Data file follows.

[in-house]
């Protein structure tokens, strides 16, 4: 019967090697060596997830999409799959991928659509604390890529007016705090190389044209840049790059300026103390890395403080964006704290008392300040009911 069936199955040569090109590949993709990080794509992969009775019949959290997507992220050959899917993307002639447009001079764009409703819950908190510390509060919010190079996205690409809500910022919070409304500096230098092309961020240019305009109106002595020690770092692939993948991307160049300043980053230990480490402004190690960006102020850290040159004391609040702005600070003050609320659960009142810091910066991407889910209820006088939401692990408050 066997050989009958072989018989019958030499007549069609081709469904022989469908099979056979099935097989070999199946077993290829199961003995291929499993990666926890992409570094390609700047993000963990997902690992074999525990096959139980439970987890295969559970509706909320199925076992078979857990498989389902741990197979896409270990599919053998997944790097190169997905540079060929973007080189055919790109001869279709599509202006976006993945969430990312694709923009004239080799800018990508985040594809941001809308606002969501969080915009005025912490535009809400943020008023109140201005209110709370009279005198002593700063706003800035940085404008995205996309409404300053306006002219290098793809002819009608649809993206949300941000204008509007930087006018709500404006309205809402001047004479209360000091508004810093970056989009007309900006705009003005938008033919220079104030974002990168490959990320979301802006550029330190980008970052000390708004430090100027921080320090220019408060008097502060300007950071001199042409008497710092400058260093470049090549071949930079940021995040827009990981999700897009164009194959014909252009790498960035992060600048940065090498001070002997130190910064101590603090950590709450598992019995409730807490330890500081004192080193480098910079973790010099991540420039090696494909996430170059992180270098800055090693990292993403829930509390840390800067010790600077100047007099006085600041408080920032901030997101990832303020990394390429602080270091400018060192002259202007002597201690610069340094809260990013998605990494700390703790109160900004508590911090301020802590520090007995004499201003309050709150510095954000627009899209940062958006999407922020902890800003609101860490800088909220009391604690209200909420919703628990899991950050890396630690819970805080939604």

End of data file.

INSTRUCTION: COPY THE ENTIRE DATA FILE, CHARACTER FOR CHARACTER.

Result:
[in-house]
């Protein structure tokens, strides 16, 4: 019967090697060596997830999409799959991928659509604390890529007016705090190389044209840049790059300026103390890395403080964006704290008392300040009911 069936199955040569090109590949993709990080794509992969009775019949959290997507992220050959899917993307002639447009001079764009409703819950908190510390509060919010190079996205690409809500910022919070409304500096230098092309961020240019305009109106002595020690770092692939993948991307160049300043980053230990480490402004190690960006102020850290040159004391609040702005600070003050609320659960009142810091910066991407889910209820006088939401692990408050 066997050989009958072989018989019958030499007549069609081709469904022989469908099979056979099935097989070999199946077993290829199961003995291929499993990666926890992409570094390609700047993000963990997902690992074999525990096959139980439970987890295969559970509706909320199925076992078979857990498989389902741990197979896409270990599919053998997944790097190169997905540079060929973007080189055919790109001869279709599509202006976006993945969430990312694709923009004239080799800018990508985040594809941001809308606002969501969080915009005025912490535009809400943020008023109140201005209110709370009279005198002593700063706003800035940085404008995205996309409404300053306006002219290098793809002819009608649809993206949300941000204008509007930087006018709500404006309205809402001047004479209360000091508004810093970056989009007309900006705009003005938008033919220079104030974002990168490959990320979301802006550029330190980008970052000390708004430090100027921080320090220019408060008097502060300007950071001199042409008497710092400058260093470049090549071949930079940021995040827009990981999700897009164009194959014909252009790498960035992060600048940065090498001070002997130190910064101590603090950590709450598992019995409730807490330890500081004192080193480098910079973790010099991540420039090696494909996430170059992180270098800055090693990292993403829930509390840390800067010790600077100047007099006085600041408080920032901030997101990832303020990394390429602080270091400018060192002259202007002597201690610069340094809260990013998605990494700390703790109160900004508590911090301020802590520090007995004499201003309050709150510095954000627009899209940062958006999407922020902890800003609101860490800088909220009391604690209200909420919703628990899991950050890396630690819970805080939604």